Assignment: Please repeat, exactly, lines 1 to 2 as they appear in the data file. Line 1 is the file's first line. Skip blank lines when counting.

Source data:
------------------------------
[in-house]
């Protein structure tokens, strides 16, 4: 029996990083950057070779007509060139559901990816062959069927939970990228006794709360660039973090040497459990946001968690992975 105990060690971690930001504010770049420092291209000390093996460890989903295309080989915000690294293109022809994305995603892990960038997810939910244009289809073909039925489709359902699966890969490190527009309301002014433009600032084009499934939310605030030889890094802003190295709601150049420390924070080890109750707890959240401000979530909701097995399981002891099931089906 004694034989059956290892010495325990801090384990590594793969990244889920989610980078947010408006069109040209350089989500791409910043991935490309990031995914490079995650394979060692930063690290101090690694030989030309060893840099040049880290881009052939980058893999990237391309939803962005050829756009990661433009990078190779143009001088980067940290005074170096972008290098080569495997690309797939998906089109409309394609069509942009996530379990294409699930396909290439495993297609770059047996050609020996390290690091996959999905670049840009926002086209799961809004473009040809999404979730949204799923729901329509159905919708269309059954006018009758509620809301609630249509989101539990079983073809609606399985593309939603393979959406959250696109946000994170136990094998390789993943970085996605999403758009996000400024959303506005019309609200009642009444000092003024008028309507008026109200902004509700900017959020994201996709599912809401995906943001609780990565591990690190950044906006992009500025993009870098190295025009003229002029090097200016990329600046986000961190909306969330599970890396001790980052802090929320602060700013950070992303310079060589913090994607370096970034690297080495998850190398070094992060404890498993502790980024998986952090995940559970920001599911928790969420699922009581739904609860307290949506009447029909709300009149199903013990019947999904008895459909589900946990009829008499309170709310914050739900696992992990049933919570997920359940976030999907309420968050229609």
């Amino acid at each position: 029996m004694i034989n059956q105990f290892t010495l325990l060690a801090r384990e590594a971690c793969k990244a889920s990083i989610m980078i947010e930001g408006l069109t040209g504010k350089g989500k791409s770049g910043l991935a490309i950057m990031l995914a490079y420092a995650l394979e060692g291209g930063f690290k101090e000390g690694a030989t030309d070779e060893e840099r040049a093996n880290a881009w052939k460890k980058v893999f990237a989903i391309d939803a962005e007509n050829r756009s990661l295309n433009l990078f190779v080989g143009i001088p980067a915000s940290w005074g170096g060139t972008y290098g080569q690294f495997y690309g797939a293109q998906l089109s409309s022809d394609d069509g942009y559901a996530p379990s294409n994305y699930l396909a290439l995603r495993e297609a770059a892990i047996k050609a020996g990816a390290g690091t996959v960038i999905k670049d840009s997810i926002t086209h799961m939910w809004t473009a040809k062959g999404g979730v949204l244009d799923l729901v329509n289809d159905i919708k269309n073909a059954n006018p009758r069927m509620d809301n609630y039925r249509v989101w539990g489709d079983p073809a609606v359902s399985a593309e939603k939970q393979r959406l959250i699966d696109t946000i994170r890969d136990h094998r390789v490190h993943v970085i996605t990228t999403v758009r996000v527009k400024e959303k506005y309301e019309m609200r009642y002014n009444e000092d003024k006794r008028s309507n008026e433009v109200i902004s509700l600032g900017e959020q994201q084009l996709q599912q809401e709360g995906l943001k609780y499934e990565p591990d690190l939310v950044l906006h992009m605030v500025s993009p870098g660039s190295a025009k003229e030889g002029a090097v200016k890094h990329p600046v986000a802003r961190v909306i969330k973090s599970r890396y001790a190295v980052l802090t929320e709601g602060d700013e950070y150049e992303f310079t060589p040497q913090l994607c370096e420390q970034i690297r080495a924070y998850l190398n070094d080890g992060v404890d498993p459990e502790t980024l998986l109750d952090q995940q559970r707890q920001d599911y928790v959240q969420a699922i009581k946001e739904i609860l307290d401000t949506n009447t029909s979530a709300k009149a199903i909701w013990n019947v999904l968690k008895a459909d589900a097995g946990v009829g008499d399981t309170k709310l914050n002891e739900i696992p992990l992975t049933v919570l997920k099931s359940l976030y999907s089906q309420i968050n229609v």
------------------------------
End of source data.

[in-house]
């Protein structure tokens, strides 16, 4: 029996990083950057070779007509060139559901990816062959069927939970990228006794709360660039973090040497459990946001968690992975 105990060690971690930001504010770049420092291209000390093996460890989903295309080989915000690294293109022809994305995603892990960038997810939910244009289809073909039925489709359902699966890969490190527009309301002014433009600032084009499934939310605030030889890094802003190295709601150049420390924070080890109750707890959240401000979530909701097995399981002891099931089906 004694034989059956290892010495325990801090384990590594793969990244889920989610980078947010408006069109040209350089989500791409910043991935490309990031995914490079995650394979060692930063690290101090690694030989030309060893840099040049880290881009052939980058893999990237391309939803962005050829756009990661433009990078190779143009001088980067940290005074170096972008290098080569495997690309797939998906089109409309394609069509942009996530379990294409699930396909290439495993297609770059047996050609020996390290690091996959999905670049840009926002086209799961809004473009040809999404979730949204799923729901329509159905919708269309059954006018009758509620809301609630249509989101539990079983073809609606399985593309939603393979959406959250696109946000994170136990094998390789993943970085996605999403758009996000400024959303506005019309609200009642009444000092003024008028309507008026109200902004509700900017959020994201996709599912809401995906943001609780990565591990690190950044906006992009500025993009870098190295025009003229002029090097200016990329600046986000961190909306969330599970890396001790980052802090929320602060700013950070992303310079060589913090994607370096970034690297080495998850190398070094992060404890498993502790980024998986952090995940559970920001599911928790969420699922009581739904609860307290949506009447029909709300009149199903013990019947999904008895459909589900946990009829008499309170709310914050739900696992992990049933919570997920359940976030999907309420968050229609």